Bioware transforms their critically acclaimed take on the Star Wars universe into an MMORPG. Does it have a shot in the market?
Jared Knabenbauer is the ScrewAttack.com Reviews Editor, Hard News host, and a host of our weekly video podcast, "SideScrollers". He has also produced several notable ScrewAttack shows, including Reboot or Retro, Nametags, and Control Issues. He specializes in RPGs, and has a great fondness for Dungeons & Dragons. A comedian at heart, he is one serious gamer.
Personally I think that Hutt Ball is the best game, where as Alderan is the worst.
LOL Indeed :)
From the publisher's perspective, that's a great problem to have!
This game looks pretty good, so long as they can keep the servers from getting too crowded and bogged down...
This game looks like it's still in alpha. Not just visually, the overall feel of the game. With all the MMO's coming out soon, this one looks the least promising or interesting.
This is a great game but I am disappointed how they ignore basically everything that was established in KotoR2. I know KotoR2 was unfinished and had a lot of problems but it did deal with some very interesting themes that we rarely see in Star Wars.
It dealt with the long term consequences of war, stagnation and corruption within both the Republic and the Jedi, the problem of the Force guiding destiny, the light and dark side of the Force also being conceptualized as peace vs. conflict rather than just good vs. evil, etc.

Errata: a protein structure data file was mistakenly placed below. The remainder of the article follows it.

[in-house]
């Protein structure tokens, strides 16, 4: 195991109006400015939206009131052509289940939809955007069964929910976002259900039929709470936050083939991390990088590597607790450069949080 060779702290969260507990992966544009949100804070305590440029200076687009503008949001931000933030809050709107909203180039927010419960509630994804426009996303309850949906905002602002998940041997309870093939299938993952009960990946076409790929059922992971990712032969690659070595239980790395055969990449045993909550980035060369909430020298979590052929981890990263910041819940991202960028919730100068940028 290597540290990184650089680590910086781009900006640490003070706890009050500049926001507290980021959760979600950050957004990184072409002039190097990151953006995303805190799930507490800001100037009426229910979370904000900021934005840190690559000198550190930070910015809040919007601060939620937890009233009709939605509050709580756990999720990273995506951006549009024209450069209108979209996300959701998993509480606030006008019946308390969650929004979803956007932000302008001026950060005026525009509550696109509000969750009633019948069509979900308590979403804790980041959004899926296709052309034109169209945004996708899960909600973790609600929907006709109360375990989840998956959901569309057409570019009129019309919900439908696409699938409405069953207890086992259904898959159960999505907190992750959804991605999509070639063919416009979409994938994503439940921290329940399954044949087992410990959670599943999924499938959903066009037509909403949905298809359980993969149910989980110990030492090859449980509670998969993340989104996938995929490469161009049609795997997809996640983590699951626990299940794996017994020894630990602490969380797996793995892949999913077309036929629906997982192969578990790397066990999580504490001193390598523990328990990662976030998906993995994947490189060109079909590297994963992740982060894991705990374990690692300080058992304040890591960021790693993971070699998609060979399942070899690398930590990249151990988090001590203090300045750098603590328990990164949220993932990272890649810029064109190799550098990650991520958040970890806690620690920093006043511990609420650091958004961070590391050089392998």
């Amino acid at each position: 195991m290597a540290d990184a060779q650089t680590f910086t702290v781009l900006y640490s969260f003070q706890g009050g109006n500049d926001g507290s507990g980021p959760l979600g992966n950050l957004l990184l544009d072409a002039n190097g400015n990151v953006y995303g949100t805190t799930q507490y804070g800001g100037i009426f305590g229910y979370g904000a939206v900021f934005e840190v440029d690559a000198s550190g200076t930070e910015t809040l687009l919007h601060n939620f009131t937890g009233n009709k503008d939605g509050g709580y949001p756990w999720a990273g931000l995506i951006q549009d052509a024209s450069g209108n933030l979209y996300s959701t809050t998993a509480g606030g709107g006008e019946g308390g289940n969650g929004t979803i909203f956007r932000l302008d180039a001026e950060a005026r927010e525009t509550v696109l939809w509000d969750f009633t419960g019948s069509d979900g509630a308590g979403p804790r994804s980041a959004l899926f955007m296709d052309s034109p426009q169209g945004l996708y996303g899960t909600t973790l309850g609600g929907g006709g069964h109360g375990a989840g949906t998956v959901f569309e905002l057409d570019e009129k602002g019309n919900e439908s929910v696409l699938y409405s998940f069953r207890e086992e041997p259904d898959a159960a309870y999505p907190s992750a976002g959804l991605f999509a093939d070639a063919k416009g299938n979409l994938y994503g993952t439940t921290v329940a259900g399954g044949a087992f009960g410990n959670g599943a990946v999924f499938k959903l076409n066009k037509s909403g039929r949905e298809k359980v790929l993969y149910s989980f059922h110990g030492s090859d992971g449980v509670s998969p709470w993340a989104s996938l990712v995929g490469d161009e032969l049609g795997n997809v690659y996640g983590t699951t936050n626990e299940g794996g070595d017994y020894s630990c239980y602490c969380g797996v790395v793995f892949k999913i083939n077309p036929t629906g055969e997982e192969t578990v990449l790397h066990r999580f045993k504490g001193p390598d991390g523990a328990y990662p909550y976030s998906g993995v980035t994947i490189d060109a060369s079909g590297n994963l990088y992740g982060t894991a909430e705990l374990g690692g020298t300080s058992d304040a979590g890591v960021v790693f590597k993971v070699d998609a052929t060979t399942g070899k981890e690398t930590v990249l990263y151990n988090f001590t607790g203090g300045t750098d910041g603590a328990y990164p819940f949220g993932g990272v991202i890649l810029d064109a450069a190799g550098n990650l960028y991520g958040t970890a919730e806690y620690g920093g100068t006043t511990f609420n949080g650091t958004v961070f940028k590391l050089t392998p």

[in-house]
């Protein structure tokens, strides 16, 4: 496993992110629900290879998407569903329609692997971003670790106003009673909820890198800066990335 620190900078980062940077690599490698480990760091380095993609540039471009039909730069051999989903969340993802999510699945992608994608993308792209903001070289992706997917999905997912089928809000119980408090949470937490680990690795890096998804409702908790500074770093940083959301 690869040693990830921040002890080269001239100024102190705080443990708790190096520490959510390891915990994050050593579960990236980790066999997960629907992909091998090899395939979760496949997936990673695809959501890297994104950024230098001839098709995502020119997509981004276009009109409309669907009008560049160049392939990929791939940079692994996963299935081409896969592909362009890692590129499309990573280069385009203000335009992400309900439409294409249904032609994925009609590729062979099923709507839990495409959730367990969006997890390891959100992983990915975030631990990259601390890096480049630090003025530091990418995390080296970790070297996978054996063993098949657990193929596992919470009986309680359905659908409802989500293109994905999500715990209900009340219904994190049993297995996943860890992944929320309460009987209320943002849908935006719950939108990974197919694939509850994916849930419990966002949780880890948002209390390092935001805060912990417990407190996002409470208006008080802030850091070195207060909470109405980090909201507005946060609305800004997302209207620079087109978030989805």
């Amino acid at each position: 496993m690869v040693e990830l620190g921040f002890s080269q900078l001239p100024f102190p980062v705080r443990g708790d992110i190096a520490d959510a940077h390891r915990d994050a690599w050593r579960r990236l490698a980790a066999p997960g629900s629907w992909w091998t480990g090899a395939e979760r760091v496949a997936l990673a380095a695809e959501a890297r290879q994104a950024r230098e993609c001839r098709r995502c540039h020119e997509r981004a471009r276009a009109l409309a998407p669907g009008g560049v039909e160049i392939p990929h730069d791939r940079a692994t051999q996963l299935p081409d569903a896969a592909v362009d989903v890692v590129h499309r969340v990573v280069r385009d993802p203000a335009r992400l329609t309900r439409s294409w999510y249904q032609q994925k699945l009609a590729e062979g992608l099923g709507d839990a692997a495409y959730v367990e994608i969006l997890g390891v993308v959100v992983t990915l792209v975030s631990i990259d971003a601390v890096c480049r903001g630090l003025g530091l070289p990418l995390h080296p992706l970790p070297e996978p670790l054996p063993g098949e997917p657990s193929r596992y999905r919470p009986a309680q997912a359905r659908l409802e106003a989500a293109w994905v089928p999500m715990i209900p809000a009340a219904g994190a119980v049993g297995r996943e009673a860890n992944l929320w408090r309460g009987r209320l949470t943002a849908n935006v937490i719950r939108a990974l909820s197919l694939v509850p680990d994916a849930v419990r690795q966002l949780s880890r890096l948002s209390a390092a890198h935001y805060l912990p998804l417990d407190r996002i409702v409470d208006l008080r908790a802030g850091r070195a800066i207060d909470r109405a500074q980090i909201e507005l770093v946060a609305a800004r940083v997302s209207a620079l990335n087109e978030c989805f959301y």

Plus KotoR2 did came up with the idea of the True Sith. Although the True Sith were conceived as a much more devious behind the scenes type villain that manipulate others to do their dirty work. The True Sith weren't really set up as the kind of opponent who just attack with a massive fleet. It's implied that the True Sith slowly corrupt their enemies from within, causing them to lose faith in their own beliefs, so that they can be crushed psychologically and spiritually.
I'm finding myself yell at the top of my lungs "PIMP SLAP" every time my juggernaut does a backhand and i'm starting to think i've lost my mind
This game really needs a demo or trial
Excellent point, and one that I wholeheartedly agree with. I'll add another example; remember all the people complaining about Wind Waker's graphics when it first came out? Well, looking at it now, it holds up better than pretty much any other game from around the time of its release. I actually think Wind Waker looks better than many of the second tier modern games that go for a more realistic look. Well done style will always make up for lack of technical proficiency, and will still look good long after the cutting edge hardware moved ahead.